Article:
after controlling for other factors. after controlling for other variables.01).0484 (P < 0. had significantly more suicides. and October. compared to January.0853 (P < 0.68%.1211 (P < 0. In March. Because a dummy variable was introduced for 12 months. 0.1434 (P < 0. with regard to March. 5.biomedcentral. Thus.1169 (P < 0.01% in the incidence of suicide among females. 0. June.1703 (P < 0. 0. than the referent month.1461 (P < 0. With regard to February and December.0001). prevalence of household internet use. 7:321 http://www. and October.03%.001).0518 (P < 0. June. The months from March to August. than the referent month. October and December.53%. 0. 0.27%. July.0001) and -0. the number of newspaper articles about suicide in the previous month was a significant predictor of suicide (P < 0.34%. April. respectively. February and December showed 7. compared to January.000).0516 (P < 0.0001). May.0001). the β-values were 0.BMC Public Health 2007. had significantly more suicides. the β-values were -0.0712 (P < 0.05) and 0.69%.84% increases in suicide incidence.12% and 4.61%. April.01). suggesting that. months from February to June. May.com/1471-2458/7/321 㪊㪇㪇㪇 㪉㪇㪇㪇 㪈㪇㪇㪇 㪇 㪥㫌㫄㪹㪼㫉㩷㫆㪽㩷㫄㫆㫅㫋㪿㫃㫐㩷㫊㫌㫀㪺㫀㪻㪼㩷㪺㪸㫊㪼㫊 㩿㬍㪈㪇㪍㪀 㪉㪇㪇㪇 㪈㪇㪇㪇 㪥㪼㫎㫊㫇㪸㫇㪼㫉㩷㪸㫉㫋㫀㪺㫃㪼㫊㩷 㪇 㩼 㩷 㪈㪇㪇㩷 㪌㪇 㪧㫉㪼㫍㪸㫃㪼㫅㪺㪼㩷㫆㪽㩷㪿㫆㫌㫊㪼㪿㫆㫃㪻㩷㪠㫅㫋㪼㫉㫅㪼㫋㩷㫌㫊㪼㩷 㪇 㩼 㩷㪌 㪥㪸㫋㫀㫆㫅㪸㫃㩷㫁㫆㪹㫃㪼㫊㫊㩷㫉㪸㫋㪼㩷 㪈㪐㪏㪎 㪈㪐㪐㪇 㪈㪐㪐㪌 㪉㪇㪇㪇 㪉㪇㪇㪌 㪇 㪝㫀㪾㪅㩷㪈㩷 㩷 Figure 1 Monthly change in study variables between January 1987 and March 2005 Monthly change in study variables between January 1987 and March 2005. 0. 10. and 4. With respect to female subjects. and October. the regression coefficient in this case refers to the difference between the mean change rate in a dependent variable in subgroups with or without the attribute shown by the dummy variable [27]. the β-values were 0.0001). 17. suggesting that after controlling for other variables. after controlling for other variables. These results suggest that. and national jobless rate are the values in the previous month. 14.16% and Page 4 of 8 (page number not for citation purposes) . March. these months showed 14. respectively. 0.11%.0001). August. 8. May. January.0001).75%. April.1127 (P < 0.05).0001). respectively. 11.1068 (P < 0.0001). an increase in the number of newspaper articles by 1 unit (× 106 distributed articles) will lead to an increase of 0. Newspaper articles. January.0480 (P < 0. respectively. June and October showed 11. suggesting that.1975 (P < 0. 0. 19. 12. and 0.80% decreases in the incidence of suicide.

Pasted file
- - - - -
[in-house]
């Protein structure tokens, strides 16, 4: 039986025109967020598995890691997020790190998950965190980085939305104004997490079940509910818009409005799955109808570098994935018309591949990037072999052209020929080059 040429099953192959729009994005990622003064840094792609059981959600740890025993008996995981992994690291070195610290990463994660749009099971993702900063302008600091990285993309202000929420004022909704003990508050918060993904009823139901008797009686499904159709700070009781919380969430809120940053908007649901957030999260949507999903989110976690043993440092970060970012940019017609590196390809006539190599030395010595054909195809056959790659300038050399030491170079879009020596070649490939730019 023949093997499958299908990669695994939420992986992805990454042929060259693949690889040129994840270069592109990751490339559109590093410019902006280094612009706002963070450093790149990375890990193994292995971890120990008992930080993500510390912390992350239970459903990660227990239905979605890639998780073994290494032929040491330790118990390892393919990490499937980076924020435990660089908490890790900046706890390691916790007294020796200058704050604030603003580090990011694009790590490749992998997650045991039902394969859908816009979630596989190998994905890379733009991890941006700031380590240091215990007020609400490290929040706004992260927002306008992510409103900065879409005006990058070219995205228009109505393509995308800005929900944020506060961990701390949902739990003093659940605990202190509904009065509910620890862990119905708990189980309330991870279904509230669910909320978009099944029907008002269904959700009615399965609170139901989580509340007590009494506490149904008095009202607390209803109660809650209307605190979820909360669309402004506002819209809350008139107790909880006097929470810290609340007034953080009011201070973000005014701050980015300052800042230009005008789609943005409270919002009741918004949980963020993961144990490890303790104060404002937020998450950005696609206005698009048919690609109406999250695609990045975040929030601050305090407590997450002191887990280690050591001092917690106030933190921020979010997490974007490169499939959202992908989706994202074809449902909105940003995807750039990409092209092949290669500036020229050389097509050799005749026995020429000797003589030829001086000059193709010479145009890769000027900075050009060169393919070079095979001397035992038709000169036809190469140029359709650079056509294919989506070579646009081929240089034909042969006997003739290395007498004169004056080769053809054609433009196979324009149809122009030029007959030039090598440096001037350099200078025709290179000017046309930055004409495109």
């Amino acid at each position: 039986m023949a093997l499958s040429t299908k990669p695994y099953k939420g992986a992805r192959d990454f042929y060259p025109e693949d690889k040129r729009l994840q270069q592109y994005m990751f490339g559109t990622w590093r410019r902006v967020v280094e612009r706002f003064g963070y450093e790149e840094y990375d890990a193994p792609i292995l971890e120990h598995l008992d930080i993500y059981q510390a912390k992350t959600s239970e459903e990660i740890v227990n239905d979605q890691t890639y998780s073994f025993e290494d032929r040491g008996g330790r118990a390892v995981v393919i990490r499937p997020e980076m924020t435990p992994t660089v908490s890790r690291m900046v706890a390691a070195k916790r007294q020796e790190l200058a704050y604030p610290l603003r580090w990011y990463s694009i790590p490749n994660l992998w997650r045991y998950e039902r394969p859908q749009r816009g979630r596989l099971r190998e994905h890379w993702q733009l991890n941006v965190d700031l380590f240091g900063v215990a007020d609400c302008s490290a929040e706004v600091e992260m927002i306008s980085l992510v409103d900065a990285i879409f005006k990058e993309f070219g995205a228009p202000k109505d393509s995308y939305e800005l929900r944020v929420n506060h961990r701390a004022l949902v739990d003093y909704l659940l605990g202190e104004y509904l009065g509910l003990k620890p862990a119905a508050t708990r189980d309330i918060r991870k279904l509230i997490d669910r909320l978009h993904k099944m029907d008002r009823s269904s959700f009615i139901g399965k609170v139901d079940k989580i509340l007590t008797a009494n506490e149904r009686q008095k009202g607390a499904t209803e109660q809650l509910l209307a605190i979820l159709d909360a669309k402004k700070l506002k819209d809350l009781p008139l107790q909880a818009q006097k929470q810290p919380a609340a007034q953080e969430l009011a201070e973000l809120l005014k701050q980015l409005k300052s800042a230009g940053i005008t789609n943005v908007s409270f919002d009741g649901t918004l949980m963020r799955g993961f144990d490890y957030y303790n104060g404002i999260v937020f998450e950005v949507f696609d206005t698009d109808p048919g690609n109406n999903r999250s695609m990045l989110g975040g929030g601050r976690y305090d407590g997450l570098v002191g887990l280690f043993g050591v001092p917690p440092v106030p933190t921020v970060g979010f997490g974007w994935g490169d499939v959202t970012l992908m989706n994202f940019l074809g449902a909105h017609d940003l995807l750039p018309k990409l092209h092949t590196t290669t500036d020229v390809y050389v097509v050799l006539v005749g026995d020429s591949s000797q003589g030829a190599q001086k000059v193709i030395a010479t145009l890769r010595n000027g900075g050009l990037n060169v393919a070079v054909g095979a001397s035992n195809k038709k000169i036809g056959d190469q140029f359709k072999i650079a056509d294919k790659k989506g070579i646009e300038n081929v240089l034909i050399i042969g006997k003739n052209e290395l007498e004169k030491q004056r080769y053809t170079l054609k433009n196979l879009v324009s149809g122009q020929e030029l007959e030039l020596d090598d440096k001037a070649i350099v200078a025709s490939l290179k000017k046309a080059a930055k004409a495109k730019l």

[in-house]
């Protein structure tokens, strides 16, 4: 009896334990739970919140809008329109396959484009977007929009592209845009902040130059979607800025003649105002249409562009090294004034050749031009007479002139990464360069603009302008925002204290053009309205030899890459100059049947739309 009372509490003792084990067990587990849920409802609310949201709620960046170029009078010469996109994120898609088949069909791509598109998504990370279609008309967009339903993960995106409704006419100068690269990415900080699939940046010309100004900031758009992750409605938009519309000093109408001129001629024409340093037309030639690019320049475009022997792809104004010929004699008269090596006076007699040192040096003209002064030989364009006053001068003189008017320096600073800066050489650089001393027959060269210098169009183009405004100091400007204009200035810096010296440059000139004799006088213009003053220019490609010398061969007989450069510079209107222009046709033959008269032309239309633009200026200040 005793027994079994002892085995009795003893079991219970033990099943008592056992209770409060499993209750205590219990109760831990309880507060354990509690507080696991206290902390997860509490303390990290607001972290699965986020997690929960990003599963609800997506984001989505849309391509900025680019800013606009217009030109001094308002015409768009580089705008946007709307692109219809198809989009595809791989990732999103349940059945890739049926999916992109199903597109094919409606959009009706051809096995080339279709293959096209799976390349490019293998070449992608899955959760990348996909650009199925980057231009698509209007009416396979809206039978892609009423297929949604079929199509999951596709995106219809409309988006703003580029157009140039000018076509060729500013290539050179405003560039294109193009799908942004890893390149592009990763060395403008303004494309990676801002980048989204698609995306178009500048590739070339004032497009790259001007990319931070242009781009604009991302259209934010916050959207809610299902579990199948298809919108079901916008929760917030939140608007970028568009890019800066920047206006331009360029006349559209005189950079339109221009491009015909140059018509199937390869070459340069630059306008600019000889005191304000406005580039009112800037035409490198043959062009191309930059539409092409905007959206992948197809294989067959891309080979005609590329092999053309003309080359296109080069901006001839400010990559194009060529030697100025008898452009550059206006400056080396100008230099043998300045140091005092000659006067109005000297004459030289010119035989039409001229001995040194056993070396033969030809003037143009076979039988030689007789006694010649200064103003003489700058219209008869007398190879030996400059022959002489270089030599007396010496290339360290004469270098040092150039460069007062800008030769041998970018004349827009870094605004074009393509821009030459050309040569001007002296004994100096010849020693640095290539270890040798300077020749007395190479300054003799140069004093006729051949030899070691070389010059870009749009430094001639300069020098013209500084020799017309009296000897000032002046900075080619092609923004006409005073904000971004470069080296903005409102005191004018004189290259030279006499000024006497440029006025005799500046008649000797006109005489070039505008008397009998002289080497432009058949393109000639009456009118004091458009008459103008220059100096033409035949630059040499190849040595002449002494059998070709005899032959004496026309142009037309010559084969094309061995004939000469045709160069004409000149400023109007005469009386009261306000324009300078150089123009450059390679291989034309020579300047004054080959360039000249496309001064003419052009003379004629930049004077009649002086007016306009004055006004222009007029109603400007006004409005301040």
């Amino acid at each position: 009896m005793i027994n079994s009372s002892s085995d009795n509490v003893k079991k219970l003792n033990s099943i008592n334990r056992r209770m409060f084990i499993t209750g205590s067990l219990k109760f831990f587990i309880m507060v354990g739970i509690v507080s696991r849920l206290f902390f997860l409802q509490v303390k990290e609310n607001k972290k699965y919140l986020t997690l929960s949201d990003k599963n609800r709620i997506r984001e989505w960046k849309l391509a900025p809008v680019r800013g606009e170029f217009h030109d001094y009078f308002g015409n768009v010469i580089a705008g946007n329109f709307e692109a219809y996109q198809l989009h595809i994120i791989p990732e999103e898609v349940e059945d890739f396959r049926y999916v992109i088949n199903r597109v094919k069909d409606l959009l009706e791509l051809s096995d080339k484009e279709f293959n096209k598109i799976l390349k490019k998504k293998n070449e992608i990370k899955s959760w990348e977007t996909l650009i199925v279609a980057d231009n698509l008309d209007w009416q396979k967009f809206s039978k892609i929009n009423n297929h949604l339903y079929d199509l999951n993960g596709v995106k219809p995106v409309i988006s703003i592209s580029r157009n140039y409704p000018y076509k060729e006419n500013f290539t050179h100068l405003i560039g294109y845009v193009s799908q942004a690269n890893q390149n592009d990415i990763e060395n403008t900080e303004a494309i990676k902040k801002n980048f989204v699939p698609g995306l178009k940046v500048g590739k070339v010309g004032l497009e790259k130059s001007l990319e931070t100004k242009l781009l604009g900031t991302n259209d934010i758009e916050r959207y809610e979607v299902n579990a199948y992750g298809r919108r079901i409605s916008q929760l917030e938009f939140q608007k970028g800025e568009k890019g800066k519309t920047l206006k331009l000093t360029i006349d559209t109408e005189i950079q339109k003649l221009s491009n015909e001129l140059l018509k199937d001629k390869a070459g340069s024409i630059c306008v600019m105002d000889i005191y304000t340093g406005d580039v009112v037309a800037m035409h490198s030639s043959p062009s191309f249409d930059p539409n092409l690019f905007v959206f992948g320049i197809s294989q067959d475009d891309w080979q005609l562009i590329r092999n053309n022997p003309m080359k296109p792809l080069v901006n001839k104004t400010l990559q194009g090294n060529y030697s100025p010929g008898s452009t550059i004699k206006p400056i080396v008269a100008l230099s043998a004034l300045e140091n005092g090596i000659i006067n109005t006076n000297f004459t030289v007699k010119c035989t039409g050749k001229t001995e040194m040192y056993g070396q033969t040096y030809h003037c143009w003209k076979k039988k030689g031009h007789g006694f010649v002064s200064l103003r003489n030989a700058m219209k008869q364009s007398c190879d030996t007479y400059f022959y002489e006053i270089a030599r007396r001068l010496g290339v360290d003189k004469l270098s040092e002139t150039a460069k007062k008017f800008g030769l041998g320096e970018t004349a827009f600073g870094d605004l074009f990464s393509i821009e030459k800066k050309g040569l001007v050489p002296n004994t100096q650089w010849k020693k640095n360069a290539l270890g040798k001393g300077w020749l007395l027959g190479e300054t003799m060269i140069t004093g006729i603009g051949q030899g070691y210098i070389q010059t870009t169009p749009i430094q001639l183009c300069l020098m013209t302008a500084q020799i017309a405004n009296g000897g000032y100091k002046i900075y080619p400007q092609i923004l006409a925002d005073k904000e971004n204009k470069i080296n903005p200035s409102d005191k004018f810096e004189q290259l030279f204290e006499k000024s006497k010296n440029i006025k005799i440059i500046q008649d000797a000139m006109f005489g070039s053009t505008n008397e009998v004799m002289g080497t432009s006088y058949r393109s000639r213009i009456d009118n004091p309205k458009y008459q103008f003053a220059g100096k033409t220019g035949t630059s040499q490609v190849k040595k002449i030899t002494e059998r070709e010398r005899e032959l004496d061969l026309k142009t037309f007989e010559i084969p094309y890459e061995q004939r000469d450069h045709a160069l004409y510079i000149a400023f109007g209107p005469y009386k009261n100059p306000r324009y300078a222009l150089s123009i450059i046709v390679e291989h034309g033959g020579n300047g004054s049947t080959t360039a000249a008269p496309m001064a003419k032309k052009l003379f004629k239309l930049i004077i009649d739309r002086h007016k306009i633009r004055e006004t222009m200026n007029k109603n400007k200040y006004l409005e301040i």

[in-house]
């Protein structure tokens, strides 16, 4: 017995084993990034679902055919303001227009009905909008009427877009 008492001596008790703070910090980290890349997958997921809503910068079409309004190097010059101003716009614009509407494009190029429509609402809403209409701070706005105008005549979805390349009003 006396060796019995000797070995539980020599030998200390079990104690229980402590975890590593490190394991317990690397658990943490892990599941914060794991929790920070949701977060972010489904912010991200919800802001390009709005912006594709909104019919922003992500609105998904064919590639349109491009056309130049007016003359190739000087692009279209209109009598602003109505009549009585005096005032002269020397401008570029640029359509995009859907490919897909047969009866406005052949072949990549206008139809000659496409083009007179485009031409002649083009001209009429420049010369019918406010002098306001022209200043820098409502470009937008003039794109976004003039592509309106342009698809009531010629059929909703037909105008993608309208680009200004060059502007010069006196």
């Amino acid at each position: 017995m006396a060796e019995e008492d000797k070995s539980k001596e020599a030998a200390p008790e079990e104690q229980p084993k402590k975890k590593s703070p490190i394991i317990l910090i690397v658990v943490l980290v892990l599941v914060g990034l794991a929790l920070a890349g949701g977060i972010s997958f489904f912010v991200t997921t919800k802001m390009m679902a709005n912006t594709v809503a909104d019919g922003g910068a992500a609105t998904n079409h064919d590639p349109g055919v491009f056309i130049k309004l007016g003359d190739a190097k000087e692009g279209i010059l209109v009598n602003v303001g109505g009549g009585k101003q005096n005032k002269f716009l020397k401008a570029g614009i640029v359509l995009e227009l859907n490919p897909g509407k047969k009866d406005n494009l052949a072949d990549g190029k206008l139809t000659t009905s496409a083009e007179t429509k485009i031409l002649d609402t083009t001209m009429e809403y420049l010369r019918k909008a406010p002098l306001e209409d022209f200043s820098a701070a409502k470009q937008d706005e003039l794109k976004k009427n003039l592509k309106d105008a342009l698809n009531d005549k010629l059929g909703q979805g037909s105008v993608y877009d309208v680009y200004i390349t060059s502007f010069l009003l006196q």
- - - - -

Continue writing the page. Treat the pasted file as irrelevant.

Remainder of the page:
49.0216 1. These results may be the result of gender-based differences in Internet use. February showed a 7.05. Thus.44 0.0000 3.3286**** 0. ****P < 0. p < 0. 22 0. according to gender.0204 2. DW = 2.79 0.e. there should be no problems related to autocorrelation in Table 2.0238 0. our results differed for males and females. which is near the Tokyo metropolitan area.1270**** 0.06 0. t = 3.0163 -2. Page 5 of 8 (page number not for citation purposes) . 7:321 http://www.0208 6. revealed several differences between males and females with respect to their attitudes toward the Internet and Internet use [29]. the other significant variables were exactly the same as those shown in Table 2 [i.0001.0001*** 0.1127**** 0.45 0. the β-value was 0. we preformed additional multiple regression analyses.0223 2.0245 0. national jobless rate (previous month).31 0.33 -0.1068**** 0.0484** 0. P < 0.96. DW = 1.1211**** 0.0853*** 0. prevalence of internet use (previous month). p < 0. **P < 0. p = 0.0000 3. Internet use was higher among 12–74-year-old males (55.0722 (P < 0. These results are consistent with two previous studies based on time series data [5. In the first analysis.0228 4. Furthermore. 47.10 0.com/1471-2458/7/321 Table 2: Effects of publicized suicide stories and Internet use on the monthly suicide rate.46.0516* 0.0224 5.0056 0. we evaluated the effect of newspaper articles about suicide and Internet use on the occurrence of suicide.0001 5. respectively.68 0. Furthermore.05).0209 8.01.0001.0207 0.0715 0.0001). month dummies for males. Because the β-values for newspaper articles about suicide were positive and significant in males (β = 0. P < 0.0165 -4.64 R2 = 0. P < 0.0744 85. suggesting that after controlling for other variables. 1987–2005 (n = 218) Males Coefficient Intercept Newspaper suicide reports in the previous month Prevalence of Internet use in the previous month National jobless rate in the previous month February March April May June July August September October November December Standard Error t-statistics Coefficient Females Standard Error t-statistics 6. the number of newspaper articles on suicide (same month) was a significant predictor of suicide among males (B = 0.47 0.0008 1.0001.0243 0.38 0. it is likely that newspapers articles affect the occurrence of suicide in both genders.0184 2. According to a study in 2003 conducted by the National Institute of Communications Technology (NICT). but not for females (Table 2).72 -0. A survey on Internet use in the city of Yamato.0001).02 *P < 0. Several conclusions can be drawn from our findings. respectively.1434**** 0.0206 3.0117 0. 19 and 55 in 2004 and 34 and 91 in 2005.80.0001 0.0001) and females (B = 0. the number of suicides (previous month) was a significant predictor of suicide among males (B = 0. 0172 0.0167 -0. and month dummies for females].0006). The β-values for the prevalence of Internet use were positive and significant for males (β = 0.0201 0. ***P < 0.1703**** 0. the numbers of suicide cases and victims among people meeting for the first time via the Internet were. compared to January.95 R2 = 0.21 0.9%) [30].98 0. Discussion Based on data from 1987 to 2005 in Japan. According to the Japan Policy Agency.0722**** 0.7%) than females (49. p < 0.0193 7.1169**** 0.0202 4.0159 0.001).0650 102.81 6. t = 4.78 0. We used (1) the same model as in Table 2 except the media reports were from the same month instead of the previous month and (2) a model including suicides in the previous month as an independent variable in addition to those in Table 2.22% decrease in suicide incidence compared to January.16 0.0016* 0.0009 0.52% of males had access to the Internet compared to only 36.09 -0.13 0.0195 1.05.29.32 -0.0518* 0.BMC Public Health 2007.0001. t = 4.0001) and females (B = 0.. At the time of the study in 2000. and indicated that they found computers difficult to use.0217 9.09 0. To determine whether the association between suicides and media reports (previous month) for males and females (Table 2) was a spurious relationship between suicide deaths in one month and suicide deaths in the previous month (autocorrelation).0188 6. female respondents were less willing to express their opinions on the Internet.14].82 0. With regard to February. t = 3. In the second analysis. These findings suggest that Internet use and newspaper articles on suicide have a differential effect on suicide incidence in males and females.09 0.0196 7.0149 -4.001.49 0.44 0.18% increases in suicide cases.1975**** 0. showing an upward trend [28].0185 1.0001.0480** 0.0174 6.biomedcentral.1461**** 0.97 0.0001*** 0.62 -0.0712**** 0.0181 -0.53 0.41 0.1% of females.001) and females (β = 0.6852**** 0. With respect to the association between Internet use and suicide.0016.0001.